Today we’re talking about the root of so much of the resistance we face as writers: perfectionism. Where does it come from, how does it affect our writing, and how can we overcome it?
We start off by redefining perfectionism using some of the writing of Stephen Pressfield, author of The War of Art, and discover how fear is at the root of it. Then we explore how this can actually be a positive thing if we learn to use fear as a kind of signpost for where we should be headed in our writing lives.
Brad draws on the work of Stephen Pressfield and his book The War of Art. You can pick up a copy of this great book here.
We’ve actually got two WISE WORDS for you today. Both of them having to do with perfectionism. Our first comes from Brené Brown, a research professor at the University of Houston who studies perfectionism and wrote a book called The Gifts of Imperfection: Let Go of Who You Think You’re Supposed to Be and Embrace Who You Are.
“Understanding the difference between healthy striving and perfectionism is critical to laying down the shield and picking up your life. Research shows that perfectionism hampers success. In fact, it’s often the path to depression, anxiety, addiction, and life paralysis.”
Writer Shannon L. Alder says that…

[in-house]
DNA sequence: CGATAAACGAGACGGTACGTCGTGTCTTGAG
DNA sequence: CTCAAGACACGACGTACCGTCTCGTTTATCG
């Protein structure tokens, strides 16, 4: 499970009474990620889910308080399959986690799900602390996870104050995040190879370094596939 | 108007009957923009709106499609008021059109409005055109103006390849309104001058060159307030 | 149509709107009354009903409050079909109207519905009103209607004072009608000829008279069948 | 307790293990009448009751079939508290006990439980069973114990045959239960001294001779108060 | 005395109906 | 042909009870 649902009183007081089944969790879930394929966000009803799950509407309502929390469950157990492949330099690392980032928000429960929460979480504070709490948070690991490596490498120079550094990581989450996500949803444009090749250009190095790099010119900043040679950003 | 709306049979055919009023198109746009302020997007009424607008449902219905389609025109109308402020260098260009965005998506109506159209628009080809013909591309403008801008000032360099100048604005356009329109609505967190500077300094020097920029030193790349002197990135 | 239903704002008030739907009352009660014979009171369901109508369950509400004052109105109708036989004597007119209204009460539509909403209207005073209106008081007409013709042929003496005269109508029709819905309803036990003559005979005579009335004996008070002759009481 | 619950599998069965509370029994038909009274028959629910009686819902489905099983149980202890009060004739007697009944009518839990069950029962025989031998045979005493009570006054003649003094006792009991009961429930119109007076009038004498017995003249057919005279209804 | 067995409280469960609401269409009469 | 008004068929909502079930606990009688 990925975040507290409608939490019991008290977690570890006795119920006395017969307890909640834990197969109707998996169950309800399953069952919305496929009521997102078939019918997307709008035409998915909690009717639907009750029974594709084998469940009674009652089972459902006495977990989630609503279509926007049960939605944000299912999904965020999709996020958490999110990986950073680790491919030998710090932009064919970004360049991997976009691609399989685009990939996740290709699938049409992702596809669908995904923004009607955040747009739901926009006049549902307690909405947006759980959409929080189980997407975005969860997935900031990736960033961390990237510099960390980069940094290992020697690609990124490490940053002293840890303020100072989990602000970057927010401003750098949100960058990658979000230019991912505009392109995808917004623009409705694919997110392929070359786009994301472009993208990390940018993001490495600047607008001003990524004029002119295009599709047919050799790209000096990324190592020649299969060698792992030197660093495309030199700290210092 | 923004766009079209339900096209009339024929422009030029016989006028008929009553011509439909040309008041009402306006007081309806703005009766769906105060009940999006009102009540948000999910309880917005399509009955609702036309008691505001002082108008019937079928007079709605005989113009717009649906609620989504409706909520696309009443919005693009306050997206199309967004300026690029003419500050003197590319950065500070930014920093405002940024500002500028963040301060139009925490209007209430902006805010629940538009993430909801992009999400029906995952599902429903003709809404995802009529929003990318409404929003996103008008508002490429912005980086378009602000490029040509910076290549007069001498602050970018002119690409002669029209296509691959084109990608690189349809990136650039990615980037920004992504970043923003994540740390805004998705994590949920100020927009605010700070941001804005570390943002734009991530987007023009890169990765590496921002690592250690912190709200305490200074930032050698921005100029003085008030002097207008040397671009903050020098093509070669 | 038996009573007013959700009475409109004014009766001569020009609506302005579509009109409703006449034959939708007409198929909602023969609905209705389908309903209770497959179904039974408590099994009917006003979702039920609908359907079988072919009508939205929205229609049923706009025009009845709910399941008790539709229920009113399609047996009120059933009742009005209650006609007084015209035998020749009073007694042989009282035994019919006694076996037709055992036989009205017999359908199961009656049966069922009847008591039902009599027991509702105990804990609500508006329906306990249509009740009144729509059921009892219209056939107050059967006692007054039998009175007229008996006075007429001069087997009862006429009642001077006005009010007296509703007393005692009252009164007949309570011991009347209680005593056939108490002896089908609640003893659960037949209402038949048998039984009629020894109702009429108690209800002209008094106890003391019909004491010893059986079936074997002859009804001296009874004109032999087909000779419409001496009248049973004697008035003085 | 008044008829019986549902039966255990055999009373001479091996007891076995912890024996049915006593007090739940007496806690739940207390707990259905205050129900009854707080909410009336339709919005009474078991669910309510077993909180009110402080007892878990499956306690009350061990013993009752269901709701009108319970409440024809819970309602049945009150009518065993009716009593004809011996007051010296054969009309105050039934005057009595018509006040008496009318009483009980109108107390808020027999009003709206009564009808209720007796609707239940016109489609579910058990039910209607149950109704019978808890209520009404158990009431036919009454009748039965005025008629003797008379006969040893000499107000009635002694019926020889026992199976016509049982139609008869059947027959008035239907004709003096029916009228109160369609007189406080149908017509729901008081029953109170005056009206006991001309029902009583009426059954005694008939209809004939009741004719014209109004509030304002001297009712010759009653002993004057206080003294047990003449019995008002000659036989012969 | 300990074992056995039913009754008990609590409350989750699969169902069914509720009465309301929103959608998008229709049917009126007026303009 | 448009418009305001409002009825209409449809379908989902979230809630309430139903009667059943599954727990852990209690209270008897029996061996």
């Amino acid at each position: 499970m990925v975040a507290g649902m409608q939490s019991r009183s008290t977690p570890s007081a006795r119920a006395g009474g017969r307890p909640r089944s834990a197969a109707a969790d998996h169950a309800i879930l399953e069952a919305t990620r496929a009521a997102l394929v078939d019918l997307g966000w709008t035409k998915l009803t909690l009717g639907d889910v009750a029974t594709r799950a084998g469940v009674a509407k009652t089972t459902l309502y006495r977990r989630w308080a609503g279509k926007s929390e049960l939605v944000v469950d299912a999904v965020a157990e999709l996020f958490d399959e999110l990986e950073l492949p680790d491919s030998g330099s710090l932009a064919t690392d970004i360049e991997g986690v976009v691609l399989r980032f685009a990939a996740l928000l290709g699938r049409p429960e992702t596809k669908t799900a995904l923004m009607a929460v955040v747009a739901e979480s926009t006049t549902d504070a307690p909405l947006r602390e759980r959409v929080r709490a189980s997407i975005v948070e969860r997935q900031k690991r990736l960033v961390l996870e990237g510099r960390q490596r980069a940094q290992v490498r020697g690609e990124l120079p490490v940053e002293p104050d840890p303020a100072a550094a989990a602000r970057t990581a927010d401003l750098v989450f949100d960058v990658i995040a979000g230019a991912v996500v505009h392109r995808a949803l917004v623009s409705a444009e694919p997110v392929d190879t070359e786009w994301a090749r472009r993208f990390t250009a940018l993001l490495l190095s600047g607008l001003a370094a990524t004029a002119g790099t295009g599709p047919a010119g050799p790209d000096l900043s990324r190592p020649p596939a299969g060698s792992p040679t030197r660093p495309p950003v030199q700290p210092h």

“There is no perfection, only beautiful versions of brokenness.”
I love this quote because it reminds us of what we are actually trying to create when we write. We are not trying to create perfection. Perfection is boring, predictable, and sterile. We are creating “beautiful versions of brokenness.” We are telling stories of characters who are broken as they try to put themselves back together again. Why not give our selves the same benefit and let some of our own “beautiful brokenness” show through in our writing?
Today’s topic doesn’t lend itself quite as well to a weekly challenge as past topics have. There’s no specific technique to try, no writing prompt to help inspire your writing. But I think there’s still a kind of natural challenge that grows out of it. This week, I encourage you to take at least one step toward fear. What that looks like is entirely up to you. Have you been thinking about a story idea that you fear will have no market or might even offend people? Start to write it. Have you been fearful to reach out to a mentor to ask for help? Take that step. Have you been fearful to join a writing group and share some of what you’re working on? Research a writing group and get involved. Have you been reluctant to show your work-in-progress to a beta reader? Send off a copy today and see what comes of it. Have you been revising and revising and revising the same story over and over again? Perhaps it’s time to send it out into the world and see what happens. So our weekly challenge for this week is basically this: do something with your writing that scares you. I’d love to hear about what you do with the challenge this week. Shoot me an email at email@example.com, Tweet me @bradreedwrites, or, better yet, leave us a voice mail at 541-952-2406 and you just might hear your voice on a future podcast. If you missed that number, just click the Talk To Us link on the website at bradreedwrites.com.